Diamonds are Forever
The half-farcical litany of very bad things in Very Bad Things starts off with particularly Vegas bad things. Peter Berg’s new-to-tape feature directorial debut finds five California suburbanites availing themselves of all the sins Sin City has to offer. The occasion is a bachelor party on the eve of the marriage of a neurotic Jon Favreau to a pathologically fussy Cameron Diaz. The boys drink, take drugs, gamble, and receive a hotel room visit from a lap-dancing hooker. In other words, they cast off workaday repression for the decadent dream of the Vegas oasis.
Trouble is, we’ve seen it all before, the Nevada mecca as Hyde to America’s Jekyll, as the country’s exaggerated shadowland. Very Bad Things is among the complacent multitude of movies, novels, and stand-up routines that irritatingly reiterate Las Vegas’ dead-end outrageousness while telling tales that could easily be set anywhere else.
Very Bad Things aspires to subversion when overenthusiastic party guest Jeremy Piven accidentally pierces the poor working girl’s skull with a towel hook. Homicidal high jinks ensue, flatly. But the flick is no more or less subversive than the obscene requests of Indecent Proposal, the wink-wink send-ups of Mars Attacks!, the junior Rat Pack joyrides of Doug Liman’s Swingers and Go. Even Showgirls, a movie destined to be remembered as one of the worst of the decade, grinds home the idea that L.V. and L.A. — and, by extension, the USA — are corrupt frontiers.
For relief from the desert hyperheat I’ll take the pointed questions (rather than the easy answers) of three films ambitious — or serendipitous — enough to express a sense of the place: Casino, Fear and Loathing in Las Vegas, and Diamonds Are Forever, the only Bond adventure set in Vegas. Forever‘s analysis of the place consists simply of a dry appraisal of its generous vulgarity. (”Hi. I’m Plenty,” squeaks Plenty O’Toole, heartily heaving her bust over a craps table. To which Bond says, ”But of course you are.”) This perversely sophisticated 007 film conveys Vegas’ absurdism by sending Sean Connery’s master gamesman to a land where gamesmanship has gone berserk. Bond encounters a full complement of mirrors, doubles, presumed deaths, assumed identities, and hairpin plot turns. By the time the sheriff’s boys pursue him down and around the Strip, it’s hard not to connect the cop cars’ flashing lights with those of slot machines and be dazed at the sight of Bond lost in the fun house.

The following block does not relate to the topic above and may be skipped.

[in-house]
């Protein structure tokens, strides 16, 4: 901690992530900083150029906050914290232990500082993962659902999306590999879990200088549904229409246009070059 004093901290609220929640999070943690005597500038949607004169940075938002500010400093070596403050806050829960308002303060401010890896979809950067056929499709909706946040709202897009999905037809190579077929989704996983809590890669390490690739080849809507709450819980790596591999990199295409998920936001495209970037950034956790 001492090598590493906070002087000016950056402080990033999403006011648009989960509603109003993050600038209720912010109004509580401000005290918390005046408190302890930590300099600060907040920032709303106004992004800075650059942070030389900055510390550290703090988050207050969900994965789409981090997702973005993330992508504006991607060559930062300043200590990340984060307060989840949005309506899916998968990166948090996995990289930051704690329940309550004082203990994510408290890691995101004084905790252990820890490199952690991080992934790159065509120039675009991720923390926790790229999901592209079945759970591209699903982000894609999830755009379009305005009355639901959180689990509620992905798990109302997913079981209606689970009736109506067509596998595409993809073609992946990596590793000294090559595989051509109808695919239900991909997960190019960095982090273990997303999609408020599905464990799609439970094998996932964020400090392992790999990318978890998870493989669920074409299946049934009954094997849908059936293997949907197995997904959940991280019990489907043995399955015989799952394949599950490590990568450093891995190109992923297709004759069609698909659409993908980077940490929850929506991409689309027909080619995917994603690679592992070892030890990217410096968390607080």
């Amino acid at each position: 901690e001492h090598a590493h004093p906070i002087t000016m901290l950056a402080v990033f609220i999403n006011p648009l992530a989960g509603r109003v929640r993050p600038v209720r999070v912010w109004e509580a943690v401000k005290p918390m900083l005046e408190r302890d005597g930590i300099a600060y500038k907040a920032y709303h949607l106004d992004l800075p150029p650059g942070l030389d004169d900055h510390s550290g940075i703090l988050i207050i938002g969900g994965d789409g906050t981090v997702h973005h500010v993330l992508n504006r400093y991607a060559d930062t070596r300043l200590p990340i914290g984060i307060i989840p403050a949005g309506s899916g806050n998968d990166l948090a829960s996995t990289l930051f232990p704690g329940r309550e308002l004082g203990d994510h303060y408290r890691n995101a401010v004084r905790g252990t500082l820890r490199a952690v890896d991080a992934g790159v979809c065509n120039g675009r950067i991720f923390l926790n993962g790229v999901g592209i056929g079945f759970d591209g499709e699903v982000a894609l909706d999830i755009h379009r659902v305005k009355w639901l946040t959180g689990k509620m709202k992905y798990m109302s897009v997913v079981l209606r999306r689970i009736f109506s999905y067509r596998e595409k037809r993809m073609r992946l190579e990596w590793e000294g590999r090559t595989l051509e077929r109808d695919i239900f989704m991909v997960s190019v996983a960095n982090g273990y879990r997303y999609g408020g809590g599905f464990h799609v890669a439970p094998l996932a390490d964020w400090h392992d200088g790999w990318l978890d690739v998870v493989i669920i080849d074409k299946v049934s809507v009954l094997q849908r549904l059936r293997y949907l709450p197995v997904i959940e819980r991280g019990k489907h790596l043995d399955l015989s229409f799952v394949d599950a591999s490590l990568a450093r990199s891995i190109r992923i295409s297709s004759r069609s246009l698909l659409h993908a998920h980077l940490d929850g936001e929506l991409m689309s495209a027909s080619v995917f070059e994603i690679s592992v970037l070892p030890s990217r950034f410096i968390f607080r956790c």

In Casino, on the other hand, Martin Scorsese sucks all the fun out of the fun house. Sure, the cameras swoop, Mick Jagger croons, and Joe Pesci erupts in violence, but everyone on screen — especially Robert De Niro as casino heavy Ace Rothstein and Sharon Stone as his hustler bride — exists in a zombielike state of joylessness. They’re much like the blank-eyed hopefuls who numbly sit in front of slot machines. Just as GoodFellas takes us inside of Ray Liotta’s hopped-up gangster mentality, Casino aches with the sharp vacuity of people who can’t keep their minds off their money.
And for a psychedelic taste of the town’s power to deform the mind, there’s Fear and Loathing in Las Vegas, a misanthropic head movie adapted by Terry Gilliam from Hunter S. Thompson’s classic of gonzo journalism. As Raoul Duke — the drugstore cowboy of magazine writers — Johnny Depp plunges to the bottom of both his pharmaceutically induced virtual reality and the town’s materially created one. Gilliam gets to the grotesque nature of Vegas: the mazy motions of the casino floor, the atmosphere less about swingin’ than mood swinging, the sensory overload so total as to paradoxically constitute sensory deprivation. Gilliam’s Las Vegas, like his Brazil, is not a place, but a full-blown mode of existence. Viva!
Very Bad Things: C
Fear and Loathing: B+